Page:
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Grade school children are also taught all about primary colors and color wheels. Red, green and blue: primary colors of light. Magenta, cyan and yellow: primary colors of pigment. Simple concepts. It is how color TV screens and computer monitors work. It is how digital cameras work. It is how four color (with the addition of black ink) offset printing works. It is how color film and movies work.
The only problem is that it is not how our vision system really works. We are told that there are red-, green- and blue-sensitive cones in our retinas. These are differentiated by three different photopigments within the cells. Upon closer examination, that is only true in the broadest sense. Ten percent of men have only two different working pigments, thus exhibiting red/green color blindness. Up to fifty percent of women have a genetic mutation that produces four different pigments, thus yielding better ability to distinguish subtly different colors.
Many animals such as birds not only have four different photopigments, their cones include specialized droplets of colored oil that narrow the spectral sensitivity of their cones and add to the ability to resolve subtle variations in color. One reason pets do not respond to photographs or television as we might expect is that they perceive colors differently. An image that appears photo-realistic to us will have a cartoon quality to the animals.
No matter how much I fiddle with the white balance of my camera or the gamma correction of my monitor I will never be able to come up with a setting that allows my wife and I to agree on a color match. The trichromatic color technology is fundamentally flawed and needs to be revisited in a thoughtful way. We need to transition to full-spectral imaging without an industry-wide upheaval.
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Our poor, abused grade school children are also taught all about stereo vision and depth perception. It seems obvious. You have two eyes. The angle between the two as you focus on an object gives you its distance. Ties right in with your geometry class. The only problem is that the effect is far too small to be of much use beyond ten feet or so.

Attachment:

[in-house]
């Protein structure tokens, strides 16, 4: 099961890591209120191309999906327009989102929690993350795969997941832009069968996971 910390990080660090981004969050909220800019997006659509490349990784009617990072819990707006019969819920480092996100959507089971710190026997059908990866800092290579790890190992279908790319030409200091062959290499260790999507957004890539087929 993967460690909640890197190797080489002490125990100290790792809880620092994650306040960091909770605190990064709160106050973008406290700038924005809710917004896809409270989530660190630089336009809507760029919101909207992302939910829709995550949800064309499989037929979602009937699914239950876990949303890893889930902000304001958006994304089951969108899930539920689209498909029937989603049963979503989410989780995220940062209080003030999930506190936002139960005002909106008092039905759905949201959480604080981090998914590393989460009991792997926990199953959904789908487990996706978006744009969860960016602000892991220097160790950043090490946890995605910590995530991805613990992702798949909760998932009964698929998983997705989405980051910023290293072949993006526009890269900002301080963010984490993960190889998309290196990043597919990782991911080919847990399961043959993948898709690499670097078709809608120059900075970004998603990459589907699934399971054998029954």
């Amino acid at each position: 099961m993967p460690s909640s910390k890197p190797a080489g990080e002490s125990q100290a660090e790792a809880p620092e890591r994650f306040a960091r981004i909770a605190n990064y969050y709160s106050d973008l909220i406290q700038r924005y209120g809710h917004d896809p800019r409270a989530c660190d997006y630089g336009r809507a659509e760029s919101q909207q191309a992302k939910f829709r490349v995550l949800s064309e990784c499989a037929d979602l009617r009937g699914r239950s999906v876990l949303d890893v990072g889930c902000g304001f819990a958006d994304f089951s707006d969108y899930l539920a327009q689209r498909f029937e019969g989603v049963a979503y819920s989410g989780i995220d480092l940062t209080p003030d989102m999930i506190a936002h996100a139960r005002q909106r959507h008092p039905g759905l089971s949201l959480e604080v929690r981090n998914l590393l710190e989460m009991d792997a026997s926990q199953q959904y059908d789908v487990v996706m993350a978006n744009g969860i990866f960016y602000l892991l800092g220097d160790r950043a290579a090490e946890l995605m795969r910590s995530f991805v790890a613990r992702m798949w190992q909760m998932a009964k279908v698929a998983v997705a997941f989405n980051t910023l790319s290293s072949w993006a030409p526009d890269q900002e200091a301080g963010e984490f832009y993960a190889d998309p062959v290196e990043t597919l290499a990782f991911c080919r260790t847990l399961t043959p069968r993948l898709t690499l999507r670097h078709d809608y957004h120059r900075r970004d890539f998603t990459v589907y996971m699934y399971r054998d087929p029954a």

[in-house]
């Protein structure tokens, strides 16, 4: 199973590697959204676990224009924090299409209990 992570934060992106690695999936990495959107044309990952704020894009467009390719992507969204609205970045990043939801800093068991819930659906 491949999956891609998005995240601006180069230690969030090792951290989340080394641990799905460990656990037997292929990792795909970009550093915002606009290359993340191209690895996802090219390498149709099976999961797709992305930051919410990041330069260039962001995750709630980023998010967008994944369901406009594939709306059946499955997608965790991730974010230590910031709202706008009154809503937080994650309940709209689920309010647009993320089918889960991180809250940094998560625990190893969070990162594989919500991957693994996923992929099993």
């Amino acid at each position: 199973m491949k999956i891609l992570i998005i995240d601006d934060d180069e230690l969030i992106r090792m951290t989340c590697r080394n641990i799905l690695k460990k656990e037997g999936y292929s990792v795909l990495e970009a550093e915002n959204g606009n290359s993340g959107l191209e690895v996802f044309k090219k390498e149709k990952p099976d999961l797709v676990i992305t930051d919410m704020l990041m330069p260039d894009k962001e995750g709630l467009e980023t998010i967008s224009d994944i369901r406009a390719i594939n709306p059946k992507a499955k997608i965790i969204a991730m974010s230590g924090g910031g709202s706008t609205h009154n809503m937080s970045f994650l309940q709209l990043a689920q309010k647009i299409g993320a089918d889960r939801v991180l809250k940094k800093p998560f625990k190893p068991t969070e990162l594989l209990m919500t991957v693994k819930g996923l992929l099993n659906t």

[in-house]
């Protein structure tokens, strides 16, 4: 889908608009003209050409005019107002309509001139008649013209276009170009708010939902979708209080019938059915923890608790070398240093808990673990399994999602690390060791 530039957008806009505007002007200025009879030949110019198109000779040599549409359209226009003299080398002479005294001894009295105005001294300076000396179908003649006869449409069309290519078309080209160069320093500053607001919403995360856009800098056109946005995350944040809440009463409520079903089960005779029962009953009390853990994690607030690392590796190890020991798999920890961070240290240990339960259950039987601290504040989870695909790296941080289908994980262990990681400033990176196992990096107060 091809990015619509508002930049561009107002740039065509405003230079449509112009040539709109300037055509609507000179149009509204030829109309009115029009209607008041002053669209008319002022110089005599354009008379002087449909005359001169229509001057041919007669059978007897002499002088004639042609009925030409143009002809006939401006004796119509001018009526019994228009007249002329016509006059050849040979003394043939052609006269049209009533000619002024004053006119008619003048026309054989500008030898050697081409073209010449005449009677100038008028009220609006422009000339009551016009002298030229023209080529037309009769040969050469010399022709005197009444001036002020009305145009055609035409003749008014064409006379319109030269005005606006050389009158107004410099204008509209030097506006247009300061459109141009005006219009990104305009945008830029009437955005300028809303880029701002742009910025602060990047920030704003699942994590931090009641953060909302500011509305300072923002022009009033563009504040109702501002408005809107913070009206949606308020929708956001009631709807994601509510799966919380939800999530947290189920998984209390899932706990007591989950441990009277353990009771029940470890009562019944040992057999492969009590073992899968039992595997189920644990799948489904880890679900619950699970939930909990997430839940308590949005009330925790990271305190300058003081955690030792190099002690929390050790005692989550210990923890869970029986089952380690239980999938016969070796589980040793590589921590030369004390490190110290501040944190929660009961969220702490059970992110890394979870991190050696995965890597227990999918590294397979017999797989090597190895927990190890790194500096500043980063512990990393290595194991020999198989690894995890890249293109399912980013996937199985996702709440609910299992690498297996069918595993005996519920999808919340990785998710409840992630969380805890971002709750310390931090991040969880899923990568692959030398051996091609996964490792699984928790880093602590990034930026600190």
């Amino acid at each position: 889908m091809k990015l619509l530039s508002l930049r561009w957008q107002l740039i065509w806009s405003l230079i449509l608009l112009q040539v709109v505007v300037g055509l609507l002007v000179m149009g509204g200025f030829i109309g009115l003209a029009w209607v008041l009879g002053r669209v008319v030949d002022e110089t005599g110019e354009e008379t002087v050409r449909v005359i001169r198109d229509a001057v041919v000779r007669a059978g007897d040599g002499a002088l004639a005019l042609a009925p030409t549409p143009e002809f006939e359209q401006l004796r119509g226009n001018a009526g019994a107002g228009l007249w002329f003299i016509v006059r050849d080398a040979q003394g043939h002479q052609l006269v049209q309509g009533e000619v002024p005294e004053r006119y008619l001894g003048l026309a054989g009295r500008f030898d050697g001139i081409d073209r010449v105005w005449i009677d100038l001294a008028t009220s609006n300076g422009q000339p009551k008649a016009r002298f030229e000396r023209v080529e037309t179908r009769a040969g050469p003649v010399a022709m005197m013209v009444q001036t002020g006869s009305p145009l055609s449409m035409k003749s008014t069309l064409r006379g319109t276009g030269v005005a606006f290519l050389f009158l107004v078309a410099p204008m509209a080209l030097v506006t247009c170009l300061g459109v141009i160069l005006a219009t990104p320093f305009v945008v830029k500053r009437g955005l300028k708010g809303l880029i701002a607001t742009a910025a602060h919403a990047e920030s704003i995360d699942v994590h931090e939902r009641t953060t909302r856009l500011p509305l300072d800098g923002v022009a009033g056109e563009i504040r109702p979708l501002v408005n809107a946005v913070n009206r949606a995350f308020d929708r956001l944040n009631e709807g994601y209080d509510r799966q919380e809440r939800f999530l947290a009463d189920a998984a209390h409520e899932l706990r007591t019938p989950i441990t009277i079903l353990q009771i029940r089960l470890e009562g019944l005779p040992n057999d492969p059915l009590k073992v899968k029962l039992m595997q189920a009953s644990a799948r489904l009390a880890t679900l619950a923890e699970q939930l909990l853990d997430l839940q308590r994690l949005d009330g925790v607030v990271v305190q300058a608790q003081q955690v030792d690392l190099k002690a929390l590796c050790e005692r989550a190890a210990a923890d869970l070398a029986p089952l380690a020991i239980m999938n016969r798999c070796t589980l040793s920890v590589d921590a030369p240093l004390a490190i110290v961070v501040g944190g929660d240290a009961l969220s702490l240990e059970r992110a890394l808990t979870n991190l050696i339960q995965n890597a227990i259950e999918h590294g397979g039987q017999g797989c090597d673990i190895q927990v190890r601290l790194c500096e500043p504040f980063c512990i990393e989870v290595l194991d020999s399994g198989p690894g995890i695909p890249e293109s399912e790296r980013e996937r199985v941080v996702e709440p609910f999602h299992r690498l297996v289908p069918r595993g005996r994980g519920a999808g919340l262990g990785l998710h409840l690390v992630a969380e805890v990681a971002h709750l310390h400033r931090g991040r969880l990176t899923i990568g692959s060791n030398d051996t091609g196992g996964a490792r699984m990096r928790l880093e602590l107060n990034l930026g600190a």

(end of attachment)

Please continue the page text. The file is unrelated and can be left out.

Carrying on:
A much more important effect is the parallax of near-field objects against the distant background. You get two slightly different views and perceive it as depth. You can even see the effect yourself with a stereoscope or View-Master.
These stereo effects are all valid, but they do not tell the whole story. You can get depth perception with only one eye. All you need is near-field objects and some motion. When you drive a car your head moves around. The hood ornament or fender or some dirt on the windshield is all that is needed. Using only one eye you can judge distances, park properly, etc. Your brain is fully capable of figuring it out with little training.
I have observed the way a cat’s eyes work. In particular, they tend to have eyebrows and whiskers that droop off to the side of their eyes. A little thought on the matter yields the realization that whiskers as near-field objects and micro-saccades give a cat depth perception in their peripheral vision using only one eye. In other words, a cat can be intently stalking a meal, looking straight ahead, and still be aware of exactly how far it is to the nearby branch it is passing. The combination of motion-sensitive peripheral-vision (non-foveal) photoreceptors, micro-saccades, whiskers, the target object and the background gives a tremendous amount of information. Processed by a an astoundingly capable visual cortex, this information allows a level of perception only hinted at by the grade school explanation.